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Housing data

Mortgage holders and private renters are deep in the red

In 2019/20, around one-third of the mortgage holders we helped with debt advice were in a negative budget - where their income doesn't cover their essential costs.

In Jan 2024, 62% of mortgage holders were in a negative budget.

Meanwhile, nearly 60% of private renters are now in a negative budget, compared to 50% of people in social housing - as rising private rents drive people into the red. 

Since June 2019, mortgage holders we’ve helped with debt have gone from being £77 in the black to £146 in the red in June 2024 after paying for their essentials.

Private renters have always struggled but now much more so, going from just about breaking even in January 2019 (£8 in the black) to £60 in the red in June 2024.

Use the filter below to see average surplus by housing tenure.

High and rising private rent and mortgage costs are driving people into the red

This chart shows the average housing costs of the people we help with debt advice by their housing tenure.

Gas and electricity, private rent and mortgage costs have all increased significantly in the last two years.

High housing and energy costs are driving the people we help into a negative budget.

Among the people we help with debt advice, private renters are spending 50% of their income on their housing and energy costs alone.

Meanwhile, social renters in a negative budget are spending 41% of their income on housing and energy costs.

The LHA freeze led to high shortfalls

In 2023/4, our debt clients renting privately and on Universal Credit had a monthly shortfall of £157 between their housing payments and their rent. This shortfall squeezes what they have left for other essentials.

You can see how this shortfall rose while the Local Housing Allowance (LHA) was frozen between 2020/1 and 2023/4.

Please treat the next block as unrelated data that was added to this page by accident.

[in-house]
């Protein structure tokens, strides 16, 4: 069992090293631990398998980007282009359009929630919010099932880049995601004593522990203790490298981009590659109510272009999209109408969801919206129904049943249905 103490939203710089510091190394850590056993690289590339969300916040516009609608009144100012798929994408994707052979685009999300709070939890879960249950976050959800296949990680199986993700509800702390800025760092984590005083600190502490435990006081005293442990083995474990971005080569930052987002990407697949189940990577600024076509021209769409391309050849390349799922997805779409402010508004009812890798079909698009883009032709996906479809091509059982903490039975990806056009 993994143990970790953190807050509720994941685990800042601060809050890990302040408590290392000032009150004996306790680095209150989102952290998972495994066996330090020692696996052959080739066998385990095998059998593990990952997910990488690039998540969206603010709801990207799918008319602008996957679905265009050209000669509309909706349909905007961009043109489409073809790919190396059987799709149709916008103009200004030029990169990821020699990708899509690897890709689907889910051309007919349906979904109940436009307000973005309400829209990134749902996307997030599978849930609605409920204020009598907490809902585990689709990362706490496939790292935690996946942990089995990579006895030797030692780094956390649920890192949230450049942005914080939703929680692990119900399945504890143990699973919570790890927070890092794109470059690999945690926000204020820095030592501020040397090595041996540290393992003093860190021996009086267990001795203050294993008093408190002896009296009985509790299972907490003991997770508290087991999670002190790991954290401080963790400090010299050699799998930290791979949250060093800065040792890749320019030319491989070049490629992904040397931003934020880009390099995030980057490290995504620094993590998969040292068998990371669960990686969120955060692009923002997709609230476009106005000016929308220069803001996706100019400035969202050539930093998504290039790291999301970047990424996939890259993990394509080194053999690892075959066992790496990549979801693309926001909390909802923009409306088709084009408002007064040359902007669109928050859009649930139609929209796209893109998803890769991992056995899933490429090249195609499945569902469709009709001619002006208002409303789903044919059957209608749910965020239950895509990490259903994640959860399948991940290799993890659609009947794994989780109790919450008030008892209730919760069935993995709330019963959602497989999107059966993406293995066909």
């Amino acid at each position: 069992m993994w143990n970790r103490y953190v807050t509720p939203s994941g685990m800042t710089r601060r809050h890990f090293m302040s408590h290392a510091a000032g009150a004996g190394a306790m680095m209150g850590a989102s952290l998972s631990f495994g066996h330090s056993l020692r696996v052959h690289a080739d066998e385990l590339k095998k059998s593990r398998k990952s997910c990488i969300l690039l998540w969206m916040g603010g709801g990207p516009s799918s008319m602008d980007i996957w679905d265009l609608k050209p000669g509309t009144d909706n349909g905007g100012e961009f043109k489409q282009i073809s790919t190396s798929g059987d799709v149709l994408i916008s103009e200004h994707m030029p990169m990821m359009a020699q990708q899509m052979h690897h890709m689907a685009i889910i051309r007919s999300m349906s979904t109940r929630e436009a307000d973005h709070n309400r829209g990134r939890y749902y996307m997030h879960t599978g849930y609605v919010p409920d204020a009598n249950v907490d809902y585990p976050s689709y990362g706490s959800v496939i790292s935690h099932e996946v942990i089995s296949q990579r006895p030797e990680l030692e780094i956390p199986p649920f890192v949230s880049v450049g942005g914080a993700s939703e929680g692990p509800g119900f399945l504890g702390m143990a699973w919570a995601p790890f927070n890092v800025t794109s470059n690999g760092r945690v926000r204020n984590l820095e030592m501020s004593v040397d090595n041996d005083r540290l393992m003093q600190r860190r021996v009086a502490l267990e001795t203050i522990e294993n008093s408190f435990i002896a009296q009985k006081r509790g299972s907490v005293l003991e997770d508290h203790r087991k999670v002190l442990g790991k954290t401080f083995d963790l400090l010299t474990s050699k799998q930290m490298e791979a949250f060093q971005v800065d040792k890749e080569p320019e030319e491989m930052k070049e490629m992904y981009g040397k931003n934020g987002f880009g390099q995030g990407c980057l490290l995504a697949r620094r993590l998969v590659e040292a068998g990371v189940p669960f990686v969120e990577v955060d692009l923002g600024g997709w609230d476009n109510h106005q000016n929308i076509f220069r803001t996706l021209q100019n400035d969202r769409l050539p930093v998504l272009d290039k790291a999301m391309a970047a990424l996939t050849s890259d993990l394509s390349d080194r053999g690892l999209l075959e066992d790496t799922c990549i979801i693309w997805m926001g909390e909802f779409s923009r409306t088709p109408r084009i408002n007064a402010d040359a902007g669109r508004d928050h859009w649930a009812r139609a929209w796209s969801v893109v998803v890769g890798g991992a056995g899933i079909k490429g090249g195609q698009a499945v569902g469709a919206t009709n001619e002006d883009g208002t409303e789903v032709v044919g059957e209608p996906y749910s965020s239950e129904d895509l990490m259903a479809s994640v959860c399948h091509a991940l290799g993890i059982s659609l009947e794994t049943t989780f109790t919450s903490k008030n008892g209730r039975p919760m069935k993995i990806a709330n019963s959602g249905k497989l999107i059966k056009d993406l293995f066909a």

After LHA was restored to the 30th percentile of market rents in April 2024, there was a fall in the shortfall - but it's still nearly as high as it was in 2022/3.

If LHA had not been uprated in April 2024, then the average shortfall in 2024/5 would have been £181.

Record levels of homelessness among private renters

After a welcome drop in demand in the early months of the pandemic as the Government banned evictions, we are now helping record numbers of people with a homelessness issue.

In January 2024, we helped a record number of people with a homelessness issue - the fourth time this record has been broken since June 2023.

Use the drop-down filter to look at the breakdown by different groups. 

Rising private rents, the Local Housing Allowance freeze and the rise in Section 21 ('no fault') evictions have led to a steep rise in private renters needing help with homelessness since the pandemic.

You can download our data for ‘The number of people we're helping with homelessness issues each month’ as a CSV file.

Section 21 evictions

In 2023, we helped a record number of people with Section 21/'no fault' evictions.

Some groups are affected more by the rise in Section 21/'no fault' evictions, including single parents, women and racially minoritised groups.

You can read more about the unequal impact of the evictions crisis on racially minoritised groups in this blog.

Use the dropdown menu to explore the trends for different demographic groups.

This series of charts shows the number of people we're helping with Section 21 evictions issues per 100,000 of the population of each region in England and Wales.

This shows that Section 21 evictions are not just a problem affecting London and the South East. In February, we helped a record number of people in the North East, per 100,000 of the population, with a Section 21 issue.

You can use the drop-down menu to select an individual region.